Eligibility

Genders Eligible for Study:   Both
Accepts Healthy Volunteers:   Yes
Criteria

Inclusion Criteria:

  • At least greater than or equal to 15 years of age.
  • Willingness to provide informed consent.
  • Confirmed pregnancy.
  • Apparent good health.
  • Long-term residence in Msambweni locations who anticipate residing in the area during the study period (at least 3 years). Women whose immediate and/or extended families do not reside in Kwale District will be discouraged from enrolling in the study.
  • Willingness to donate blood (peripheral venous blood or fingerstick blood as per the protocol) during ANC visits and at the time of delivery.
  • Willingness to release human immunodeficiency virus (HIV) testing results from the voluntary counseling and treatment (VCT) program, or be tested by our staff and, if positive, to have their infants tested for HIV at 12 and 24 months of age.
  • Willingness of the infant's mother to participate in prenatal and postnatal care at Msambweni District Hospital.
  • Willingness of the mother/caregivers to participate in a prospective survey that involves bi-annual venipuncture (3-5 mL blood volume) of the infant commencing at 6 months (plus or minus 2 months of age) and ending at age 36 months.
  • Multiple births can be included.

Pregnant women will be allowed to enroll irrespective of their gestational age, although they cannot enroll at delivery because they cannot undergo adequate consent. However, potential participants will be strongly encouraged to come to the clinic for prenatal care early in the second trimester (ideally <16 weeks gestation) both to ensure adequate prenatal care for the mother and unborn infant and to provide sufficient follow-up time to collect multiple antenatal study samples from the mother.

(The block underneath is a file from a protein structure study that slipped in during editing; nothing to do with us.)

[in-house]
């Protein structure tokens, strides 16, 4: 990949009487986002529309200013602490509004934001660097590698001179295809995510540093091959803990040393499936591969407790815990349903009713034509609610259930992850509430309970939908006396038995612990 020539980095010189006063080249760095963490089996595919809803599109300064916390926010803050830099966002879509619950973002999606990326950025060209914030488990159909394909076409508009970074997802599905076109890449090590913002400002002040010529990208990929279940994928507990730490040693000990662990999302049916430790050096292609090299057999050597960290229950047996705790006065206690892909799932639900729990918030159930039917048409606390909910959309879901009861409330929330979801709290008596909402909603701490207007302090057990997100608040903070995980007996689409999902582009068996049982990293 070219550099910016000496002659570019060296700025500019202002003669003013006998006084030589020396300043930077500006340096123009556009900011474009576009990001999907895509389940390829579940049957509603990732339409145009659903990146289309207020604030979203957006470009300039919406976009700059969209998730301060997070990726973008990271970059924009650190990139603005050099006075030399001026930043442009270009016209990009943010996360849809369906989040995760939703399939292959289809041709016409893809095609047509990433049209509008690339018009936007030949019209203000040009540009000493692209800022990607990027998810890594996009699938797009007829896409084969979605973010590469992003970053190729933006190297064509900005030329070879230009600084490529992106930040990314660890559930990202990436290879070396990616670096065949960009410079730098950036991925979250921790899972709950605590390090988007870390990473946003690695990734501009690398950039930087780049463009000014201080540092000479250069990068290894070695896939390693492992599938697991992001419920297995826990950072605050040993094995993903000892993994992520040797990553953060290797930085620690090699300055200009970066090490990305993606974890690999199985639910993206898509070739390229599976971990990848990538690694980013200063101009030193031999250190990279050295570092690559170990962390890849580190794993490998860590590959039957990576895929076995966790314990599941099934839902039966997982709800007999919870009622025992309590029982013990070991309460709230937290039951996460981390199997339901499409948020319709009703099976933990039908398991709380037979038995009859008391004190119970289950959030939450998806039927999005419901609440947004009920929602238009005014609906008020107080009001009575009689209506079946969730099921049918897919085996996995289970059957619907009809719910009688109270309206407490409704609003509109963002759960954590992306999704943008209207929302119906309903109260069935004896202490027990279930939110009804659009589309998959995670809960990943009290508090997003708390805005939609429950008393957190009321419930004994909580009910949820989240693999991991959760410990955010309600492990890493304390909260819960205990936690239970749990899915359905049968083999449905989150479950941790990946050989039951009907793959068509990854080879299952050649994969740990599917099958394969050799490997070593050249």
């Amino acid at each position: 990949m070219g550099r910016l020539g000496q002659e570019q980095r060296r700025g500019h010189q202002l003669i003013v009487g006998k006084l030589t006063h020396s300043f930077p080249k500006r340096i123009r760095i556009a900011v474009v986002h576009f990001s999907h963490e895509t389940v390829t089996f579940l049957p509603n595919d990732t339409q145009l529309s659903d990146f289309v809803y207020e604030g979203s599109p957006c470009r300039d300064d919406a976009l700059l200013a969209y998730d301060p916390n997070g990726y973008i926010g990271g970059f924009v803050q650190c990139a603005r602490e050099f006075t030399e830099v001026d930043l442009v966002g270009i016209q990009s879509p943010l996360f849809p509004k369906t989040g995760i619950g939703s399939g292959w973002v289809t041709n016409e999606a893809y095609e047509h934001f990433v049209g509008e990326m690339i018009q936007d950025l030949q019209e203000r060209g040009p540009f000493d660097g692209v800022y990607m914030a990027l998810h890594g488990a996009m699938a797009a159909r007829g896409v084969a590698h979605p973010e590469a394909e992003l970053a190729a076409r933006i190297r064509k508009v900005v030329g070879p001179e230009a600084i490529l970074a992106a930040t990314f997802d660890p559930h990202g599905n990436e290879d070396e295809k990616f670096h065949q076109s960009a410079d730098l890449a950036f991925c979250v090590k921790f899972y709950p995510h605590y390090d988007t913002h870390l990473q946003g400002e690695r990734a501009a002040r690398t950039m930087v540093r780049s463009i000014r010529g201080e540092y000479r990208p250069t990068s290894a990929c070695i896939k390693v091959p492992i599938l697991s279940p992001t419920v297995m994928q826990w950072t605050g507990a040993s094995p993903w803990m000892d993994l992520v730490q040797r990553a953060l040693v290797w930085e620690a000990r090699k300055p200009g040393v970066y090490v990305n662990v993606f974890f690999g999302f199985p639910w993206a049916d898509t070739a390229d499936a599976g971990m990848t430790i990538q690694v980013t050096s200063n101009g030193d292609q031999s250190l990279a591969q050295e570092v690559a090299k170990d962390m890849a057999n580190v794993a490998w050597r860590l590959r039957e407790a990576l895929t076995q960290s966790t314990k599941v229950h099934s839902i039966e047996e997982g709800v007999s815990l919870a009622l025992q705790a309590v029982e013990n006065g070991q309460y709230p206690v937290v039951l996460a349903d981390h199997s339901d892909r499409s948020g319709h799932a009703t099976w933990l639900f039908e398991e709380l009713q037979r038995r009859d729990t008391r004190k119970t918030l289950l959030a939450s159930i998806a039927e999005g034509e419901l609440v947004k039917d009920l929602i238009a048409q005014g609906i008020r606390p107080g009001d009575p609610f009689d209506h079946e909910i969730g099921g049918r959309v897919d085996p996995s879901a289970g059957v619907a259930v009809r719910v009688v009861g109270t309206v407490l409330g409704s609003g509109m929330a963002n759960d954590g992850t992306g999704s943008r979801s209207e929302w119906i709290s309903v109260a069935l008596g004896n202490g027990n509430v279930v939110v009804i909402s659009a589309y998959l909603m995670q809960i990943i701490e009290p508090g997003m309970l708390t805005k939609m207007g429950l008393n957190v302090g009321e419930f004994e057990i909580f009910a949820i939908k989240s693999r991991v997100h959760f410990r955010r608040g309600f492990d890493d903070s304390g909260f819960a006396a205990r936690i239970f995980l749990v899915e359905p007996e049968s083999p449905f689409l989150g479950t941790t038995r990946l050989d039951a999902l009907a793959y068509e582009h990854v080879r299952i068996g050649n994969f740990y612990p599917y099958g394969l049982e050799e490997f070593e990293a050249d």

Inclusion criteria for American participants: Participants must be in good health, between the ages of 18 to 65, and have never been exposed to malaria.

Inclusion criteria for Kenyan control subjects: Participants must be in general good health and either have been exposed to malaria or be infected with malaria, but asymptomatic. Exposure will be determined by the presence of antibodies to malarial blood-stage antigens, eg, MSP1-42. Subjects must be aged 18 to 55 years, inclusive.

Exclusion Criteria:

  • Preterm delivery less than 34 weeks gestation.
  • Failure to deliver in the hospital.
  • Evidence of placenta previa.
  • Maternal chorioamnionitis.
  • Receipt of immunosuppressive drugs during pregnancy.
  • Hemoglobin less than 6.07 g/dL for females*.
  • More One plus or greater glucose in urine.
  • Administration of immunoglobulins and/or any blood products within the 3 months preceding enrollment in the study.
  • Simultaneous participation in any other interventional clinical trial.
  • Acute or chronic pulmonary, cardiovascular, hepatic, renal or neurological condition, or any other findings that in the opinion of the CO or PI may increase the risk of participating in the study.
  • Other conditions that in the opinion of the CO or PI would jeopardize the safety or rights of a participant in the trial or would render the participant unable to comply with the protocol.

    • These values may change base on survey of adult normal laboratory test values in Msambweni. Values for children will be revised based on a survey of pediatric normal values in Msambweni.

Censoring events for the mother and newborn (and, by default, the infant's mother):